too much of a hurry. I was headed down the strength of materials road. Was
it George or you that just posted the home brewed trials the other day?
That proved to be a very interesting observation.
My remarks were general observations on the nature of the three joints. The
ad hominem remarks made it clear that J is a convinced individual -
convinced that he's correct. I elected not to play.
Now, once again, you have the two loads to consider, and the information I
gave is accurate. Further, you have to consider the instantaneous blow -
the one which eliminates biscuits oriented along the line of load as
shear is a direct function of section. a dowel with a given section is
much thicker than a biscuit of the same section, so it weakens the
board it's in more. dowel joints often fail by blowing out the wood
surrounding the dowel rather than breaking the dowel itself.
On Thu, 03 Mar 2005 17:57:23 -0700, email@example.com wrote:
Ahh, I've been waiting to see if anybody raised that rather practical point!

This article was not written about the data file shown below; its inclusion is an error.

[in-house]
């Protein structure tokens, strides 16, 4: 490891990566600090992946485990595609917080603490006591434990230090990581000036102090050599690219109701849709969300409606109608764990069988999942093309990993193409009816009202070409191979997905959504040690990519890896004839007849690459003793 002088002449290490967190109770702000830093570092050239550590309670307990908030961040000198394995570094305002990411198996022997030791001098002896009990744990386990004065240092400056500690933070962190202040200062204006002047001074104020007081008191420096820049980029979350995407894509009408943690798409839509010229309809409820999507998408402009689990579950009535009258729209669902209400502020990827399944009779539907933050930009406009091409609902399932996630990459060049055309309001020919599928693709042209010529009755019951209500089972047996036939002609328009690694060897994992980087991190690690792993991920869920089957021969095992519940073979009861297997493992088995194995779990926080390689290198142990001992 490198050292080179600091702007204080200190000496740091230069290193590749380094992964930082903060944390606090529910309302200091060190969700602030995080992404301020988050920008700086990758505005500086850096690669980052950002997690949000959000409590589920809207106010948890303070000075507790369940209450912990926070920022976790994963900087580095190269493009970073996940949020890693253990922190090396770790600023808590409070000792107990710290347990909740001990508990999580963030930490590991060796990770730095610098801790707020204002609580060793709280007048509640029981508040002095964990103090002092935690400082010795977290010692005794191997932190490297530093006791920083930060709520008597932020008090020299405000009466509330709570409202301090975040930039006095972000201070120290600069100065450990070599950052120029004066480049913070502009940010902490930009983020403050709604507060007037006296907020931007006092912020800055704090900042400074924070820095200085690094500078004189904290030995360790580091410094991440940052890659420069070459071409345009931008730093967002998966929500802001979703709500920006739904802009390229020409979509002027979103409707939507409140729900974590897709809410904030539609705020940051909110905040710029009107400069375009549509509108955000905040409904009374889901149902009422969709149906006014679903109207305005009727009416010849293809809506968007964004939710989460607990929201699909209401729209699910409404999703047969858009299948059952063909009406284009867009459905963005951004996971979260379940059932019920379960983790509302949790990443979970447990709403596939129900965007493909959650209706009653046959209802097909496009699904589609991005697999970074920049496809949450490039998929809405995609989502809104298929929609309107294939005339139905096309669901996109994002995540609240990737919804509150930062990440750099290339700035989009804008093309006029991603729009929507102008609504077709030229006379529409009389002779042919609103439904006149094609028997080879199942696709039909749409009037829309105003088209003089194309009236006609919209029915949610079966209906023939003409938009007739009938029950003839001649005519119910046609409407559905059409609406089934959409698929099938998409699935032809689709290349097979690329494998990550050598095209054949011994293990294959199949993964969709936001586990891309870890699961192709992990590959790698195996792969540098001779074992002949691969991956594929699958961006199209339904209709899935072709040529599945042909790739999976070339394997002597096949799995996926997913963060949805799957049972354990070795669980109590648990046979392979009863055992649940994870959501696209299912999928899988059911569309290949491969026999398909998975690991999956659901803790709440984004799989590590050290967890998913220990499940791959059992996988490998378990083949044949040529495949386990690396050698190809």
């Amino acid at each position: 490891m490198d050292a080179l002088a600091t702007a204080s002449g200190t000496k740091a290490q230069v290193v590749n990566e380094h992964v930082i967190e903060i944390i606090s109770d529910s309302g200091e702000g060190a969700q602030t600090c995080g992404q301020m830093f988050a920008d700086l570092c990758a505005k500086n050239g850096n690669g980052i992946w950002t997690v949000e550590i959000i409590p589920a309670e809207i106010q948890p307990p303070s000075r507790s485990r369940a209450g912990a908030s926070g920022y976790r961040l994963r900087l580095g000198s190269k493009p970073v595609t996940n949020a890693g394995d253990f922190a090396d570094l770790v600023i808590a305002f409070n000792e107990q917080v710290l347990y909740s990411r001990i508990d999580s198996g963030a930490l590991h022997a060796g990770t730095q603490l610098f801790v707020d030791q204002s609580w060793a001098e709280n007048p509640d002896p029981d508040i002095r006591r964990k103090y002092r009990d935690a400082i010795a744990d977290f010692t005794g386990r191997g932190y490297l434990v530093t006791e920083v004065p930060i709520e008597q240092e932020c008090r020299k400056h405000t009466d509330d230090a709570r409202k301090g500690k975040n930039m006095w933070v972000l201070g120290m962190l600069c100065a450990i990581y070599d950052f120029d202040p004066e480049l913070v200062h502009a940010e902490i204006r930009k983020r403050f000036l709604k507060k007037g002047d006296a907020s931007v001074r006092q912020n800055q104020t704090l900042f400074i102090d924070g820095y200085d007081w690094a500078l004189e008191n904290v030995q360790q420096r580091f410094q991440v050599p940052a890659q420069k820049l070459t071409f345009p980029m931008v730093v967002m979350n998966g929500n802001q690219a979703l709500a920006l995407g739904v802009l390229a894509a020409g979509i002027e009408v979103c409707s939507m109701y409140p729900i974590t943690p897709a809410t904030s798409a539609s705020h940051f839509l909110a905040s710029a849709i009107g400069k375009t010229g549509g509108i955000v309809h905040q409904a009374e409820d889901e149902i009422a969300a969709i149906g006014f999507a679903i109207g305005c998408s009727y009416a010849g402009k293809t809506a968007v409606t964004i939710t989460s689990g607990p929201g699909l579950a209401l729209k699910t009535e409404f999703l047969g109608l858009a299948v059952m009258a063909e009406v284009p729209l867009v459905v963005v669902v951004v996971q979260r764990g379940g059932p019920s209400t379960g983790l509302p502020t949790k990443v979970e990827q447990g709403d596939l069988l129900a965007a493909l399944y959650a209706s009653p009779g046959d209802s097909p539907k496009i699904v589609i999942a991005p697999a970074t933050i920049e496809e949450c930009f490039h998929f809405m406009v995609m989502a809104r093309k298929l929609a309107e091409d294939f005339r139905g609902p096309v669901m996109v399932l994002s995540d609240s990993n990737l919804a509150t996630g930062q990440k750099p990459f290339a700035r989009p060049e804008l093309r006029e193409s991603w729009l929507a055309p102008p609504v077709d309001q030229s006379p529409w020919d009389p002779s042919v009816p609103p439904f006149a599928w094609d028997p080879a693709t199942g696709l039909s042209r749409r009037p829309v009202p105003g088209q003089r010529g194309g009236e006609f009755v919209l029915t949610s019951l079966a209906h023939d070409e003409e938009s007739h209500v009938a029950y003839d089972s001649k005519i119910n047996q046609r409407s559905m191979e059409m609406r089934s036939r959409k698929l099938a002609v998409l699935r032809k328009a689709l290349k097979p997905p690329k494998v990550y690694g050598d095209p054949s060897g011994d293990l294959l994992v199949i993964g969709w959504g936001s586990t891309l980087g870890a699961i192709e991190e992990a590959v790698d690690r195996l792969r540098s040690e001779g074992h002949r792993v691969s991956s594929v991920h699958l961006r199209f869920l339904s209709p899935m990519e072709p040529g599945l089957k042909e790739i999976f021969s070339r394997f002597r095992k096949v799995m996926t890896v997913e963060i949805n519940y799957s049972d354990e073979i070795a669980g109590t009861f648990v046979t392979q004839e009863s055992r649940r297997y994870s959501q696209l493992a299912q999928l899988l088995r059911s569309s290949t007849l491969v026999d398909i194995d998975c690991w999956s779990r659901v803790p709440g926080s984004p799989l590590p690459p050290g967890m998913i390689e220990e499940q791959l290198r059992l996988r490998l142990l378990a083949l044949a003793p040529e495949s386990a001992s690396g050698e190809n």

I've also seen whole dowels pulled out of a joint, but I've never seen a
biscuit do so, as it breaks instead. Part of this may be the dowel having a
weaker glue joint, due to the relatively large amount of end grain. Once it
starts to fail, it either pulls out of the joint, or acts as a lever to blow
out the side of the wood.
Now, has anybody compared the difference between dowels, from smooth to ridged
to ringed? I've heard said that a ringed dowel is far stronger, but haven't
tried it or seen any data. Similarly, we now have the Miller dowel system as
I've ALWAYS used dowels and a doweling jig.. (30+ years)
and, I've always hated them but saw them as a necessary evil of some types of
Since getting the dewalt/craftsman b-joiner last year, I've put away my dowel
stuff in a deep, dark corner somewhere... IMO, biscuits make the dowel old
fashioned (not always a bad thing) and hard to align..
I seemed that no matter how precise I thought I was, (dowel jig, drill press,
etc.), some joints were just a bit off.. no problem with a biscuit, but hell
with a dowel..